Ellsworth Kelly was born in New York state in 1923. He studied art at the Pratt Institute in Brooklyn from 1941, however his studies were interrupted when he entered the U.S. military in 1943. Upon leaving the army at the end of the war, he resumed his studies, firstly at the School of the Museum of Fine Arts, Boston and later at the École Nationale Supérieure des Beaux-Arts in Paris.
In Paris, Kelly made his first abstract paintings and his paintings from then onwards were almost exclusively abstract and often very large in scale. Whilst living in Paris, he began to draw simple plant and flower forms, a theme that would continue in his lithographic work in the 1960s. Kelly remained in France until 1954, then returned to New York City where he had his first exhibition at The Betty Parsons Gallery and a year later at the Whitney Museum of American Art's exhibit 'Young America 1957'. In the 1960s, he produced his 'Suite of Twenty-Seven Lithographs' with Maeght Éditeur in Paris, and then more plant lithographs with Gemini G.E.L. in Los Angeles.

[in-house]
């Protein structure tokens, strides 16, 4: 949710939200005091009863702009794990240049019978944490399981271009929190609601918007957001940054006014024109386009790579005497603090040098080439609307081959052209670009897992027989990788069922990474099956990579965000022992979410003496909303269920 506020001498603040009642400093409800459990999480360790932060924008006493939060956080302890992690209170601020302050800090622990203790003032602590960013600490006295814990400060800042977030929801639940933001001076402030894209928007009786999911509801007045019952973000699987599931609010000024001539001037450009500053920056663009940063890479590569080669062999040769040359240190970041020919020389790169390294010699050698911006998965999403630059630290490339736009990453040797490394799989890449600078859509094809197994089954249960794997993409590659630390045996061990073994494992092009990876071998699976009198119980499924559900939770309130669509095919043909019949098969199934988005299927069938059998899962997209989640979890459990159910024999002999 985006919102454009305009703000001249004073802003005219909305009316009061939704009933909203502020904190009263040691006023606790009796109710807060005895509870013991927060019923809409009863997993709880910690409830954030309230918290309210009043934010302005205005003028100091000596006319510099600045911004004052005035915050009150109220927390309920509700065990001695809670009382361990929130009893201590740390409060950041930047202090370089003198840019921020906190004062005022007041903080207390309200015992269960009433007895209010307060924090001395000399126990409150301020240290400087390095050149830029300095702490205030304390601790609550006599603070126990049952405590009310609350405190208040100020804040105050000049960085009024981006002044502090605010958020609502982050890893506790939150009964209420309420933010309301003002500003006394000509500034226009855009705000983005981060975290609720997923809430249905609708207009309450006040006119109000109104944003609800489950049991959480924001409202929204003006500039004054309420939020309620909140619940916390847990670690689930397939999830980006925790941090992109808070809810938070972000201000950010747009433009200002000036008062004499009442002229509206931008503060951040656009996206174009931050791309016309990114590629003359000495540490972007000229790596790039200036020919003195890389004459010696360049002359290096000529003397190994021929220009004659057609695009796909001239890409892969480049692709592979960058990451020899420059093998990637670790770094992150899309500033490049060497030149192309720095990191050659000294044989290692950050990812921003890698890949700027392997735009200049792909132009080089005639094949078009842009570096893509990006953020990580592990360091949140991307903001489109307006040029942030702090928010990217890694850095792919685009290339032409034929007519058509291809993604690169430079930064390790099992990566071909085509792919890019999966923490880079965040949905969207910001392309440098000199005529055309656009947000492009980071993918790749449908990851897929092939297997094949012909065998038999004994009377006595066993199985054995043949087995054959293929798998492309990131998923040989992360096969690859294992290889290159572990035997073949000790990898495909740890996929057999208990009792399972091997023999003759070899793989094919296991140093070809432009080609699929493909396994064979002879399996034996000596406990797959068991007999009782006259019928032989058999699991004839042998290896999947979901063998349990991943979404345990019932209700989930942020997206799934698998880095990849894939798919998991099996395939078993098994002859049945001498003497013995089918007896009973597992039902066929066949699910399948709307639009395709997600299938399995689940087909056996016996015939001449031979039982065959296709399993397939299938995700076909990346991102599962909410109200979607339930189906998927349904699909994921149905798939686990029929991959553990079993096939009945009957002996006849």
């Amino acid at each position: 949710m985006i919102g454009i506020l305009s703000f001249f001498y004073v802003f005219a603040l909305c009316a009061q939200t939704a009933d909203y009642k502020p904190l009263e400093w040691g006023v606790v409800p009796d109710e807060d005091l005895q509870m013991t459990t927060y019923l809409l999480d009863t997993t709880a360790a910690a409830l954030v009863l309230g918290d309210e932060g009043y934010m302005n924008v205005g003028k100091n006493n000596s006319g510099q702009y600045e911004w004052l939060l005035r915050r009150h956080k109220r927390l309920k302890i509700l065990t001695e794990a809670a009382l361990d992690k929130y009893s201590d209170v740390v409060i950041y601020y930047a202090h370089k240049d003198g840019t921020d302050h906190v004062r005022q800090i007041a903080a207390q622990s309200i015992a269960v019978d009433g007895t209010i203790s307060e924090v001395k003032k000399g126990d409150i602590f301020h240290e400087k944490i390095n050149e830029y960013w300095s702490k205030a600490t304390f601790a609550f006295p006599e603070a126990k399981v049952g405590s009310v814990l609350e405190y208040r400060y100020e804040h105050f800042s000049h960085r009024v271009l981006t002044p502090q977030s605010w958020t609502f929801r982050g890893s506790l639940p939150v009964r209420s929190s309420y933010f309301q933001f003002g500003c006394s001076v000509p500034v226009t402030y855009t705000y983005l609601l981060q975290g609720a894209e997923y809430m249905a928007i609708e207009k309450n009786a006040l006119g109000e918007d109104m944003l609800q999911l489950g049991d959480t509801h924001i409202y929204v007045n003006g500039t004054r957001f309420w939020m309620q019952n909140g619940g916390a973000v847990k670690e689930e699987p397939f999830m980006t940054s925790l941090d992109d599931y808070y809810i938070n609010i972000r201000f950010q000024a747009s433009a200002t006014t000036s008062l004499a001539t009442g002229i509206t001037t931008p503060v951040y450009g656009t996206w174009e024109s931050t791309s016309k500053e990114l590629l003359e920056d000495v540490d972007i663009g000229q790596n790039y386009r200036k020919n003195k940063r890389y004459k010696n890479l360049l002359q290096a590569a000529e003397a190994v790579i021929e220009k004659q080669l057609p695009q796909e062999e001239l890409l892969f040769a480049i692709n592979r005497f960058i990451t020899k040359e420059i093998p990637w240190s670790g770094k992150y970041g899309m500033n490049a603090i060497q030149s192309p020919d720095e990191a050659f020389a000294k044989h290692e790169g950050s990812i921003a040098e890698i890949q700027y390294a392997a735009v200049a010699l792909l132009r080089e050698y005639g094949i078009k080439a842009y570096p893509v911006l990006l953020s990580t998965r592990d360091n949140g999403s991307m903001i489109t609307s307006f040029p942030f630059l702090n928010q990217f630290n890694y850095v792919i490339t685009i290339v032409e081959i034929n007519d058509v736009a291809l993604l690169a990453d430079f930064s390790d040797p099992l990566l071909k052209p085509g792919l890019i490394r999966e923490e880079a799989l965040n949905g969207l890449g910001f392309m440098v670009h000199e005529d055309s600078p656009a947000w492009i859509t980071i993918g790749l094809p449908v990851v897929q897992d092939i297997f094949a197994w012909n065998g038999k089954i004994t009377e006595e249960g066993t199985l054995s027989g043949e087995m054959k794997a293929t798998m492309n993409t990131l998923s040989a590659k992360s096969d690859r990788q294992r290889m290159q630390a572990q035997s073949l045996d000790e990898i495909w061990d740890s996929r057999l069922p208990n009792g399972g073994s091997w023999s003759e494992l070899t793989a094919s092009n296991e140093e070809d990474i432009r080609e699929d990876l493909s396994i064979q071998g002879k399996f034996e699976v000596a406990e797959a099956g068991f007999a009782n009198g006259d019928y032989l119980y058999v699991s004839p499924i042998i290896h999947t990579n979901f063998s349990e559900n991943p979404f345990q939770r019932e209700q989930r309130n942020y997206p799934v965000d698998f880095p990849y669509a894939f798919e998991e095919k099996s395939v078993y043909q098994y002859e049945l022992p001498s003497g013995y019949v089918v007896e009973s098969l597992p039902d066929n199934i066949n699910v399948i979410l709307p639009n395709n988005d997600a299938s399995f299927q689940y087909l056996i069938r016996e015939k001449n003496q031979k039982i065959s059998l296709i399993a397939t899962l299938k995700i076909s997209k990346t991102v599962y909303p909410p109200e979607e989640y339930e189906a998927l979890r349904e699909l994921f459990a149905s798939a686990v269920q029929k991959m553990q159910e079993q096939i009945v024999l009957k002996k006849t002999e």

Kelly left New York City in 1970, moving upstate to Spencertown with his partner, photographer Jack Shear. Kelly died in 2015.